Quickened strumming acts as the basis of this “Narrow Margins”. Similar to the South American guitar style of the Roncoco or a Spanish pacey guitar play, this is one to remember. Very much like their old Indie-folk tracks. However, it is title-track “Sun Lead Me On” which cements itself as being one of the most inspirational tracks from their new album. This slow ballad gifts the listener with Americana vocals of yesteryears coming to life in a campfire stylised track.
“It Works Itself Out” is a sombre tune resembling the melancholy nature and undercurrents of their first album track “Nerve”. Vocal boundaries are pushed aside, as falsetto heights are sang beautifully well. It then surprisingly concludes with a dark and twisted, yet incredibly impressive piano solo. “Everybody Wants” marks the return of sci-fi sounds heard earlier on in the album, followed by the emergence of an acoustic guitar and solo vocals. One would settle for the flow of this track present in the introduction only to be lifted with harmonies and electronic atmospheric sounds which washes all over you.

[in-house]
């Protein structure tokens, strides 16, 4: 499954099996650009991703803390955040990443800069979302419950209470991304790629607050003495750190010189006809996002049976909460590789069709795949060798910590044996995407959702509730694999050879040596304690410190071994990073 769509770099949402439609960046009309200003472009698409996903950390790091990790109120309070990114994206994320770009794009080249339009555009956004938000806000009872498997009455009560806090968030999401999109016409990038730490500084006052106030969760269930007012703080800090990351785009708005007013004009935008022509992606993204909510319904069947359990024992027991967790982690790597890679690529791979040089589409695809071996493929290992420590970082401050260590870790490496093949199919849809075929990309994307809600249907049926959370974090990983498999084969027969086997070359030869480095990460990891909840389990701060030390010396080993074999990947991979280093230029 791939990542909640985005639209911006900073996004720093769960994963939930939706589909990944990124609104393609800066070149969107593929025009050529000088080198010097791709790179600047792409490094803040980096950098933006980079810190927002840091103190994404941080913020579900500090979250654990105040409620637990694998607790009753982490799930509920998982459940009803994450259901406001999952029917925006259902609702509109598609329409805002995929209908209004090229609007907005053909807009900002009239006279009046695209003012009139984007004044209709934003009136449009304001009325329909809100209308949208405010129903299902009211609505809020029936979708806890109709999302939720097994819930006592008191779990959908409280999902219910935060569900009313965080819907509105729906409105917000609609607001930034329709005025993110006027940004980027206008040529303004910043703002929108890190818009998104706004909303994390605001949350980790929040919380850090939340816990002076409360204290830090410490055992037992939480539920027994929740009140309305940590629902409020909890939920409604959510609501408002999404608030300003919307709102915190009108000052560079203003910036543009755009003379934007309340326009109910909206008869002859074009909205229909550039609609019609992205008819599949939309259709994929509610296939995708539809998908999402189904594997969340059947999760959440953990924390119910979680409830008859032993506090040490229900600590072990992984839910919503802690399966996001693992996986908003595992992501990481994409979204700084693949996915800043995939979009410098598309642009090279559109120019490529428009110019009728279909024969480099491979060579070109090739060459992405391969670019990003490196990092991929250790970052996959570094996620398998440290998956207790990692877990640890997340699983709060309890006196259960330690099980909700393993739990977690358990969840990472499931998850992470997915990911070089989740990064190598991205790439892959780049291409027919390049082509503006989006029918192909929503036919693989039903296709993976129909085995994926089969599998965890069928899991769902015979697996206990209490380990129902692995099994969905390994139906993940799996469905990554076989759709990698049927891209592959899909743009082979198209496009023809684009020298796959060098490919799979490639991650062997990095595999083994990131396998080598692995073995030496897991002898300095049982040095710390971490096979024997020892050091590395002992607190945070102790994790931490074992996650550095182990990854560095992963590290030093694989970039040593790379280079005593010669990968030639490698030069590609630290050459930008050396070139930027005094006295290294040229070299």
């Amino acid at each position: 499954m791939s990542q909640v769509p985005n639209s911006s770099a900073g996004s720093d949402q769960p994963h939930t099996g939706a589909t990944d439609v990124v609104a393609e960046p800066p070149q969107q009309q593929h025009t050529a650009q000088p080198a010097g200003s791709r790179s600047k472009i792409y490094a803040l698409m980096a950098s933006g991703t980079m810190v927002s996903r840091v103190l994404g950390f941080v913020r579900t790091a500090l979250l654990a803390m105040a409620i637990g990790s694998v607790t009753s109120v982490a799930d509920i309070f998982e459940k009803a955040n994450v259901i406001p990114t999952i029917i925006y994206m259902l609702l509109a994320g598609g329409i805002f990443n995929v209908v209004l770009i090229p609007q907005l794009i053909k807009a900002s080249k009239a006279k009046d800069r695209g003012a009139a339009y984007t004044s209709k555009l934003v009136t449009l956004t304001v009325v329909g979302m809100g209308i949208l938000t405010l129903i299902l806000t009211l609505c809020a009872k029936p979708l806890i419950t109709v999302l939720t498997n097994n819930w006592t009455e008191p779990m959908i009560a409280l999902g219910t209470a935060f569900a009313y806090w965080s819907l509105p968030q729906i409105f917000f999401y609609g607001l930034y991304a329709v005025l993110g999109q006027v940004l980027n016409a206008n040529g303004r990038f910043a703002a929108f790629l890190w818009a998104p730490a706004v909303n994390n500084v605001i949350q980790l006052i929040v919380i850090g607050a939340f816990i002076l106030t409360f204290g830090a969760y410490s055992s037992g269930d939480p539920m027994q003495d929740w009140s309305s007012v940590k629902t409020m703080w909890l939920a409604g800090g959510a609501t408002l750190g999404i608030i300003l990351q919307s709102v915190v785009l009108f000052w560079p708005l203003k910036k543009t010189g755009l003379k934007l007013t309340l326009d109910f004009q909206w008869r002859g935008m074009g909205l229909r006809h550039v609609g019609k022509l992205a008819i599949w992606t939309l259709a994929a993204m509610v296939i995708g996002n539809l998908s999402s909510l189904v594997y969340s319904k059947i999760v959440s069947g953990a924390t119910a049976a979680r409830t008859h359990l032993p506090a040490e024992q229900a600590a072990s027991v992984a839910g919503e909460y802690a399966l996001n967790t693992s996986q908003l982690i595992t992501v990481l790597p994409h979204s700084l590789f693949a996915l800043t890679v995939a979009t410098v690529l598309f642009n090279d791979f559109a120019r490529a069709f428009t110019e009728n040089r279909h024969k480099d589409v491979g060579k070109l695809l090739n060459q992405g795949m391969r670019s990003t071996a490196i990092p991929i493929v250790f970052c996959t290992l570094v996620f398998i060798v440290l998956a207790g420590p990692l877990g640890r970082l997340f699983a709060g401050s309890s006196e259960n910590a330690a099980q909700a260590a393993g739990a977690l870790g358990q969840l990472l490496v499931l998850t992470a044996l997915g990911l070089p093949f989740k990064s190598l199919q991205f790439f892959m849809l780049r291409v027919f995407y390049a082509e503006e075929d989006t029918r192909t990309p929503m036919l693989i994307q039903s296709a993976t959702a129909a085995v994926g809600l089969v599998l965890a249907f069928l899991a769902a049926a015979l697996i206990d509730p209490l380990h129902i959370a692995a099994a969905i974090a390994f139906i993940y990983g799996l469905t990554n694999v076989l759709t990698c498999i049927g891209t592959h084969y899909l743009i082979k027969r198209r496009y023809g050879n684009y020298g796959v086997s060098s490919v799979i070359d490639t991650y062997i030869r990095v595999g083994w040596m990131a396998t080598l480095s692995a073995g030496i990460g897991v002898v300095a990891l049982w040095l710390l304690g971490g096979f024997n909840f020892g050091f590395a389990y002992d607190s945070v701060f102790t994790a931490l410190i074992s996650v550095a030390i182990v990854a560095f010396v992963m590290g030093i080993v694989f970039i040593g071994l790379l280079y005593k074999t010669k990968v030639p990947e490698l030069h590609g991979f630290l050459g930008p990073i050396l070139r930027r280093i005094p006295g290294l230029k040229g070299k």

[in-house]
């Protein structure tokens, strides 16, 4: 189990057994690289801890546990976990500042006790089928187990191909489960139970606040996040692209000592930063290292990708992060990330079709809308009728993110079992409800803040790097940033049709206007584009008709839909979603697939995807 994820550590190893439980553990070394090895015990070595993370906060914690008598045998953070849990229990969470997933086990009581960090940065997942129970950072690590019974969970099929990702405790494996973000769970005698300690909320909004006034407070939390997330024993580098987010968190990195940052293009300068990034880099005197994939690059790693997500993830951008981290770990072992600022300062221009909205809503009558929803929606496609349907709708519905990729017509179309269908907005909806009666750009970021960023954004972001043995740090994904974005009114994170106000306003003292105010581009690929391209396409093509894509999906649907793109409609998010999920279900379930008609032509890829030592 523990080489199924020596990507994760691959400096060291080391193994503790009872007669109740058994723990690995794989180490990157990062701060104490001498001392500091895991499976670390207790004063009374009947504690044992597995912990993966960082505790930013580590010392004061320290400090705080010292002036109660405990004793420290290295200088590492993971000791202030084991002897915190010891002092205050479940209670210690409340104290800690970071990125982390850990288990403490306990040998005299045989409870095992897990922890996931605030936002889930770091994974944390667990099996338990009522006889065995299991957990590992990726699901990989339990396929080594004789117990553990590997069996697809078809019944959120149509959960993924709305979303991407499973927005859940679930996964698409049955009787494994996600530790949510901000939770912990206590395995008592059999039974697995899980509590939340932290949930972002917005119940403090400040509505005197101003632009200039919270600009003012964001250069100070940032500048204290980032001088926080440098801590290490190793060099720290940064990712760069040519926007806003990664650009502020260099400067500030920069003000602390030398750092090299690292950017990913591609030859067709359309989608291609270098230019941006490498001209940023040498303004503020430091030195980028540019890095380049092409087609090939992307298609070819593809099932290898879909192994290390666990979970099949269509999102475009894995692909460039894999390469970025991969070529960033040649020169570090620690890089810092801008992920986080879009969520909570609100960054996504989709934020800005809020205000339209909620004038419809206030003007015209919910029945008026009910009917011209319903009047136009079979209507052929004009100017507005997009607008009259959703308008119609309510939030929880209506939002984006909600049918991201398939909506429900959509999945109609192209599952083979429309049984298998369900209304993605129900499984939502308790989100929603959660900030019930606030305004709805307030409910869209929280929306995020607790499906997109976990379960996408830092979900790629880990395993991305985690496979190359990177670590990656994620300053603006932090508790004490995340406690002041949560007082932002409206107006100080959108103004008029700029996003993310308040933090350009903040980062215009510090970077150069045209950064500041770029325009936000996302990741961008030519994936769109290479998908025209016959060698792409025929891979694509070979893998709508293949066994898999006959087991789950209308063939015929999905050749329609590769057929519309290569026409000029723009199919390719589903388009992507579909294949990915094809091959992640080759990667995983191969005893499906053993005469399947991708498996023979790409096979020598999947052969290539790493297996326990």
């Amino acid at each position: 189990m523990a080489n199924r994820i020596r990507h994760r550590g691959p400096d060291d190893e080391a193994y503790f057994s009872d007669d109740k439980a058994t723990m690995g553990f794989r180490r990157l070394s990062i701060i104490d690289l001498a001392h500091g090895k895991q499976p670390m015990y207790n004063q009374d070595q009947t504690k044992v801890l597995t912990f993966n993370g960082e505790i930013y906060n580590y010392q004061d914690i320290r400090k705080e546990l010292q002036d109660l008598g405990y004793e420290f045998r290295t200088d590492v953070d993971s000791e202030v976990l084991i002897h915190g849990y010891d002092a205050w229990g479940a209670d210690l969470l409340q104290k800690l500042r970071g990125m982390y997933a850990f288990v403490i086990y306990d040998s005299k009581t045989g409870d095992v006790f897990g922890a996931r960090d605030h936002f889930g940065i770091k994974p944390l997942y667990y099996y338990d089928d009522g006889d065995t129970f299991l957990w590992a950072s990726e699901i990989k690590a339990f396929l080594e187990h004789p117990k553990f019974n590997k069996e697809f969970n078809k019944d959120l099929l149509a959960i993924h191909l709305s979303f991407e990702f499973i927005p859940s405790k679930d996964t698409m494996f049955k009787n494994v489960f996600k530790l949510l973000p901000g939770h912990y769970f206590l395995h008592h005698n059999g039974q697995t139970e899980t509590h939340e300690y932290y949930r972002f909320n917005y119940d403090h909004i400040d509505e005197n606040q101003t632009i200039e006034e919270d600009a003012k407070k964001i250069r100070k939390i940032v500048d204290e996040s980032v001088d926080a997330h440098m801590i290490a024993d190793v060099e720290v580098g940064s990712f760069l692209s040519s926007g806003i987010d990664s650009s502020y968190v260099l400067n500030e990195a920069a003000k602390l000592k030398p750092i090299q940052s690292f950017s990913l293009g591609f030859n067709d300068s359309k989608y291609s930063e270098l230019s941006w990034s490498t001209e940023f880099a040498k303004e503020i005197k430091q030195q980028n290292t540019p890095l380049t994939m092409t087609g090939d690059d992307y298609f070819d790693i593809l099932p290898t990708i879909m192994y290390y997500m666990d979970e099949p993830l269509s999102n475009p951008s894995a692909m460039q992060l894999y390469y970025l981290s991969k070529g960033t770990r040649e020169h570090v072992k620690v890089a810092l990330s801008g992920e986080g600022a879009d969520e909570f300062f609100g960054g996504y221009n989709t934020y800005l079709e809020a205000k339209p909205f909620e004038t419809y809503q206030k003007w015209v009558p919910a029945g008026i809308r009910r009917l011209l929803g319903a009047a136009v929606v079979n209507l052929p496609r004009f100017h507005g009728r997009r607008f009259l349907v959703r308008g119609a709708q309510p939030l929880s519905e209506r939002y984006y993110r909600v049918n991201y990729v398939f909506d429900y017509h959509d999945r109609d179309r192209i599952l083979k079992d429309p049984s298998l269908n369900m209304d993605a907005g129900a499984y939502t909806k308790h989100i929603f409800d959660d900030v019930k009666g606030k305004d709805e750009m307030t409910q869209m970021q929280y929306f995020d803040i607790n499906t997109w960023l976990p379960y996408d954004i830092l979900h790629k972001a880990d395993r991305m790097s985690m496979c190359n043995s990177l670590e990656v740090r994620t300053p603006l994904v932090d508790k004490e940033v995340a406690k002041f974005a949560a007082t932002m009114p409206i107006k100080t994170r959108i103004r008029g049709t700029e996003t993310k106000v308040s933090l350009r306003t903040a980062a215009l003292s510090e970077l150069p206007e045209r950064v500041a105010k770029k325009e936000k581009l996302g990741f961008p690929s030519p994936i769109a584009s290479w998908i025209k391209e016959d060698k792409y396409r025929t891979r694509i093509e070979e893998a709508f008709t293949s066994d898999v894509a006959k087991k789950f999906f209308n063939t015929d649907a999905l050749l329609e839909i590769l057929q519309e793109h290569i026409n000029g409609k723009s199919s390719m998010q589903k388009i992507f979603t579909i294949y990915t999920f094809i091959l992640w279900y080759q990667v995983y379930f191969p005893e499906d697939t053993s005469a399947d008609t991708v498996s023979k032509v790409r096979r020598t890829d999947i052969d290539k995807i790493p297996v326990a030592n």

However, what surprised me most about this track is how the beat comes in with quickened skilful pace, which then builds and builds, and yet, you still remain as calm as possible. This might have to do with the harmony blanket of supporting band members facilitating a wonderful church choir sound. The short piano interlude of “Throes” makes its way into the collection of tracks now. Half Moon Run’s willingness to experiment welcomes the introduction of this neo-classical composition perfectly, fitting so well alongside the others.